10. Ren R, Nagel M, Tahinci E, Winklbauer R, Symes K. Migrating anterior mesoderm cells and intercalating trunk mesoderm cells have distinct responses to Rho and Rac during Xenopus gastrulation. Dev Dyn. 2006 Apr; 235(4):1090-9. PMID: 16493692.
    View in: PubMed
  11. Dominguez I, Mizuno J, Wu H, Imbrie GA, Symes K, Seldin DC. A role for CK2alpha/beta in Xenopus early embryonic development. Mol Cell Biochem. 2005 Jun; 274(1-2):125-31. PMID: 16342412.
    View in: PubMed
  12. Van Stry M, Kazlauskas A, Schreiber SL, Symes K. Distinct effectors of platelet-derived growth factor receptor-alpha signaling are required for cell survival during embryogenesis. Proc Natl Acad Sci U S A. 2005 Jun 7; 102(23):8233-8. PMID: 15919820.
    View in: PubMed
  13. Dominguez I, Mizuno J, Wu H, Song DH, Symes K, Seldin DC. Protein kinase CK2 is required for dorsal axis formation in Xenopus embryos. Dev Biol. 2004 Oct 1; 274(1):110-24. PMID: 15355792.
    View in: PubMed
  14. Nagel M, Tahinci E, Symes K, Winklbauer R. Guidance of mesoderm cell migration in the Xenopus gastrula requires PDGF signaling. Development. 2004 Jun; 131(11):2727-36. PMID: 15128658.
    View in: PubMed
  15. Van Stry M, McLaughlin KA, Ataliotis P, Symes K. The mitochondrial-apoptotic pathway is triggered in Xenopus mesoderm cells deprived of PDGF receptor signaling during gastrulation. Dev Biol. 2004 Apr 1; 268(1):232-42. PMID: 15031119.
    View in: PubMed
  16. Tahinci E, Symes K. Distinct functions of Rho and Rac are required for convergent extension during Xenopus gastrulation. Dev Biol. 2003 Jul 15; 259(2):318-35. PMID: 12871704.
    View in: PubMed
  17. Yang J, Symes K, Mercola M, Schreiber SL. Small-molecule control of insulin and PDGF receptor signaling and the role of membrane attachment. Curr Biol. 1998 Jan 1; 8(1):11-8. PMID: 9427627.
    View in: PubMed
  18. Symes K, Mercola M. Embryonic mesoderm cells spread in response to platelet-derived growth factor and signaling by phosphatidylinositol 3-kinase. Proc Natl Acad Sci U S A. 1996 Sep 3; 93(18):9641-4. PMID: 8790383.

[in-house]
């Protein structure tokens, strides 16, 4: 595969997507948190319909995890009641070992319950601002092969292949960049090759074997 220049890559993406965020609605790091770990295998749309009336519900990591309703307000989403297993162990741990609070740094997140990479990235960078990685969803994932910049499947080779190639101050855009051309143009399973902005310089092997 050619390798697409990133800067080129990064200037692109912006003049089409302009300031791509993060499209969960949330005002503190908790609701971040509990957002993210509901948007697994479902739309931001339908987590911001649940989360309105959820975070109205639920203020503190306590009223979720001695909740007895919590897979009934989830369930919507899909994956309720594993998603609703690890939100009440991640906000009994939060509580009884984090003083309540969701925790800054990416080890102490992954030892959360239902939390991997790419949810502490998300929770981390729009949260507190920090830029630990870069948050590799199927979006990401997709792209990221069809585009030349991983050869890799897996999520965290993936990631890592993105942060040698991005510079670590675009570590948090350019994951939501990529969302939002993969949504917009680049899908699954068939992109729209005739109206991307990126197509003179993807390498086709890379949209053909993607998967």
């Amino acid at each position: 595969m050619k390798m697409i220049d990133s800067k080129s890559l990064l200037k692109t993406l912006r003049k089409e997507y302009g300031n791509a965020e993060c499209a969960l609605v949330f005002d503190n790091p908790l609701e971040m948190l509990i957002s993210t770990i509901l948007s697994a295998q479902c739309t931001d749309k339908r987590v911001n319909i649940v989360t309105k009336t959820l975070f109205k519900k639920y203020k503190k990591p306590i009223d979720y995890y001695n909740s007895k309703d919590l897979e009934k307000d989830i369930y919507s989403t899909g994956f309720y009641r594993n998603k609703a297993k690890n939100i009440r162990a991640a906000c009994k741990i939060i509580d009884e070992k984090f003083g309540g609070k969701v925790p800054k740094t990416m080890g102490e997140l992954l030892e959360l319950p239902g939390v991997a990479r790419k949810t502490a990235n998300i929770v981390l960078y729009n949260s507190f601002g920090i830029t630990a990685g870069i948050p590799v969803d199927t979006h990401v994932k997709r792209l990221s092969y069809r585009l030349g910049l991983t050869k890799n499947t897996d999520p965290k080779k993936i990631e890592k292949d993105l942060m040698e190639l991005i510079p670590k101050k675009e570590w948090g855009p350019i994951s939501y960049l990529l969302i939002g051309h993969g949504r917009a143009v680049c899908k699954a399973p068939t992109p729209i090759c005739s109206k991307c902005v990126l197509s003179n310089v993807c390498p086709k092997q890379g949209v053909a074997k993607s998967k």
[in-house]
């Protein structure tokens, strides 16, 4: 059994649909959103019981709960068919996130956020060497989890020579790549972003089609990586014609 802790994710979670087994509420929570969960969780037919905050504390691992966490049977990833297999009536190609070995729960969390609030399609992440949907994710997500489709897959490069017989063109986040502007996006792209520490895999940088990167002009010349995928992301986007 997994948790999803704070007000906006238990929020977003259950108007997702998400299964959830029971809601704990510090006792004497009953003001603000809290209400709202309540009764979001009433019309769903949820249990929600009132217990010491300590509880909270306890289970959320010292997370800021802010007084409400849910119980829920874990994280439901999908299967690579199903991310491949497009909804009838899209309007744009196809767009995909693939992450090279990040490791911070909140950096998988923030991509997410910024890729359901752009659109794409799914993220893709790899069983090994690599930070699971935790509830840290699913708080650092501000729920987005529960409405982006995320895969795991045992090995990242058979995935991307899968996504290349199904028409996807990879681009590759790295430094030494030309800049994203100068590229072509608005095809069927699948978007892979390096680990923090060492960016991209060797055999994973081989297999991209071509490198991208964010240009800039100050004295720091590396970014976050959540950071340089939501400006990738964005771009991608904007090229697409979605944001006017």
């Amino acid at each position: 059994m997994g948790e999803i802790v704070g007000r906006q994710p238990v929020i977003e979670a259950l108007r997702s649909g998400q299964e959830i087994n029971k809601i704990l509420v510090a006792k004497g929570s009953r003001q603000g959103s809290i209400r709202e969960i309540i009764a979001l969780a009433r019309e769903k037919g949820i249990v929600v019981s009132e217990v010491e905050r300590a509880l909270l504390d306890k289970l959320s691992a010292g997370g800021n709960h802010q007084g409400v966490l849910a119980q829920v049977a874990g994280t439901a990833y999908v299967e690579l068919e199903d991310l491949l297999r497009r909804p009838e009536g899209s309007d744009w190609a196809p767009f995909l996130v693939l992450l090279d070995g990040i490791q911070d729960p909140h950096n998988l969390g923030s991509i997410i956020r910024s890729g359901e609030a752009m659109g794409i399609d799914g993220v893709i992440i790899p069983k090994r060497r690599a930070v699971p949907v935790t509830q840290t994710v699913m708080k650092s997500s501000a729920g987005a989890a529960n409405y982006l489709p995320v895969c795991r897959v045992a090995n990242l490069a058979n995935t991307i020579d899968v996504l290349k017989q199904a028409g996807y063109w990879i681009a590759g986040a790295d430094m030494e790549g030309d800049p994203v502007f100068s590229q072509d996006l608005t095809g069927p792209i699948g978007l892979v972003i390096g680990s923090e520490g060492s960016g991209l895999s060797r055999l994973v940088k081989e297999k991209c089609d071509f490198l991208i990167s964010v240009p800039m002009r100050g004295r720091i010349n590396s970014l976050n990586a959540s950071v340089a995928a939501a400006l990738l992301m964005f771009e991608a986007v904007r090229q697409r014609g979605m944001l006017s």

View in: PubMed
  19. Ataliotis P, Symes K, Chou MM, Ho L, Mercola M. PDGF signalling is required for gastrulation of Xenopus laevis. Development. 1995 Sep; 121(9):3099-110. PMID: 7555734.
    View in: PubMed
  20. Ho L, Symes K, Yordán C, Gudas LJ, Mercola M. Localization of PDGF A and PDGFR alpha mRNA in Xenopus embryos suggests signalling from neural ectoderm and pharyngeal endoderm to neural crest cells. Mech Dev. 1994 Dec; 48(3):165-74. PMID: 7893600.
    View in: PubMed
  21. Symes K, Yordán C, Mercola M. Morphological differences in Xenopus embryonic mesodermal cells are specified as an early response to distinct threshold concentrations of activin. Development. 1994 Aug; 120(8):2339-46. PMID: 7925034.
    View in: PubMed
  22. Symes K, Weisblat DA. An investigation of the specification of unequal cleavages in leech embryos. Dev Biol. 1992 Mar; 150(1):203-18. PMID: 1371479.
    View in: PubMed
  23. DeSimone DW, Smith JC, Howard JE, Ransom DG and Symes K. Gastrulation movements, patterns, and molecules Keller R, Clark WH Jr, and Griffin F, eds. The expression of fibronectins and integrins during mesodermal induction and gastrulation in Xenopus. Plenum Press. New York. 1991; 185-198.
  24. Smith JC, Symes K, Hynes RO, DeSimone D. Mesoderm induction and the control of gastrulation in Xenopus laevis: the roles of fibronectin and integrins. Development. 1990 Feb; 108(2):229-38. PMID: 2351067.
    View in: PubMed
  25. Green JB, Howes G, Symes K, Cooke J, Smith JC. The biological effects of XTC-MIF: quantitative comparison with Xenopus bFGF. Development. 1990 Jan; 108(1):173-83. PMID: 2351061.
    View in: PubMed
  26. Cooke J, Symes K, Smith EJ. Potentiation by the lithium ion of morphogenetic responses to a Xenopus inducing factor. Development. 1989 Mar; 105(3):549-58. PMID: 2612365.
    View in: PubMed
  27. Smith JC, Cooke J, Green JB, Howes G, Symes K. Inducing factors and the control of mesodermal pattern in Xenopus laevis. Development. 1989; 107 Suppl:149-59. PMID: 2636136.
    View in: PubMed
  28. Symes K, Yaqoob M, Smith JC. Mesoderm induction in Xenopus laevis: responding cells must be in contact for mesoderm formation but suppression of epidermal differentiation can occur in single cells. Development. 1988 Dec; 104(4):609-18. PMID: 3268406.
    View in: PubMed
  29. Smith JC, Yaqoob M, Symes K. Purification, partial characterization and biological effects of the XTC mesoderm-inducing factor. Development. 1988 Jul; 103(3):591-600. PMID: 3246228.
    View in: PubMed
  30. Smith JC, Symes K, Heasman J, Snape A, Wylie CC. The Xenopus animal pole blastomere. Bioessays. 1987 Nov; 7(5):229-34. PMID: 3325052.
    View in: PubMed
  31. Symes K and Smith JC. Gastrulation movements provide an early marker of mesoderm induction in Xenopus laevis. Development. 1987; 101:339-349.
    View in: External Website